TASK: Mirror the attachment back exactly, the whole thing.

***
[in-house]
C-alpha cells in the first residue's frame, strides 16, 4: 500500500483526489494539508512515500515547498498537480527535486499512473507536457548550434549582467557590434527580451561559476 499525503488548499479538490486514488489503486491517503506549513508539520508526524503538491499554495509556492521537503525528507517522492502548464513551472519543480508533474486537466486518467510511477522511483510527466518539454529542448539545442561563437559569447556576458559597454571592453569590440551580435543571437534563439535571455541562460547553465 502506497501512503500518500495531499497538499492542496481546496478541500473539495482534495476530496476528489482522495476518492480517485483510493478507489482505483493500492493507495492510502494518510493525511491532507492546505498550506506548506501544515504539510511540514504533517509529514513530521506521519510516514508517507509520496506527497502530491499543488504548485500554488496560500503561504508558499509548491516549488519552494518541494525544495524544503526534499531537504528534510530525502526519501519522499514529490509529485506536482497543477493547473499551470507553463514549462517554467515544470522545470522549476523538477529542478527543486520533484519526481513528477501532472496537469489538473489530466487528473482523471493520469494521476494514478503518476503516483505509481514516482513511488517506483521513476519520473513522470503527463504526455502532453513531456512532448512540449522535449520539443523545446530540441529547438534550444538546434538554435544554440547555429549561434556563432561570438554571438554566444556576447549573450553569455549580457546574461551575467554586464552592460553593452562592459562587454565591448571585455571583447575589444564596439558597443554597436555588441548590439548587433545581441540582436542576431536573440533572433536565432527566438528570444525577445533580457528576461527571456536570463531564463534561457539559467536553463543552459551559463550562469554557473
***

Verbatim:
[in-house]
C-alpha cells in the first residue's frame, strides 16, 4: 500500500483526489494539508512515500515547498498537480527535486499512473507536457548550434549582467557590434527580451561559476 499525503488548499479538490486514488489503486491517503506549513508539520508526524503538491499554495509556492521537503525528507517522492502548464513551472519543480508533474486537466486518467510511477522511483510527466518539454529542448539545442561563437559569447556576458559597454571592453569590440551580435543571437534563439535571455541562460547553465 502506497501512503500518500495531499497538499492542496481546496478541500473539495482534495476530496476528489482522495476518492480517485483510493478507489482505483493500492493507495492510502494518510493525511491532507492546505498550506506548506501544515504539510511540514504533517509529514513530521506521519510516514508517507509520496506527497502530491499543488504548485500554488496560500503561504508558499509548491516549488519552494518541494525544495524544503526534499531537504528534510530525502526519501519522499514529490509529485506536482497543477493547473499551470507553463514549462517554467515544470522545470522549476523538477529542478527543486520533484519526481513528477501532472496537469489538473489530466487528473482523471493520469494521476494514478503518476503516483505509481514516482513511488517506483521513476519520473513522470503527463504526455502532453513531456512532448512540449522535449520539443523545446530540441529547438534550444538546434538554435544554440547555429549561434556563432561570438554571438554566444556576447549573450553569455549580457546574461551575467554586464552592460553593452562592459562587454565591448571585455571583447575589444564596439558597443554597436555588441548590439548587433545581441540582436542576431536573440533572433536565432527566438528570444525577445533580457528576461527571456536570463531564463534561457539559467536553463543552459551559463550562469554557473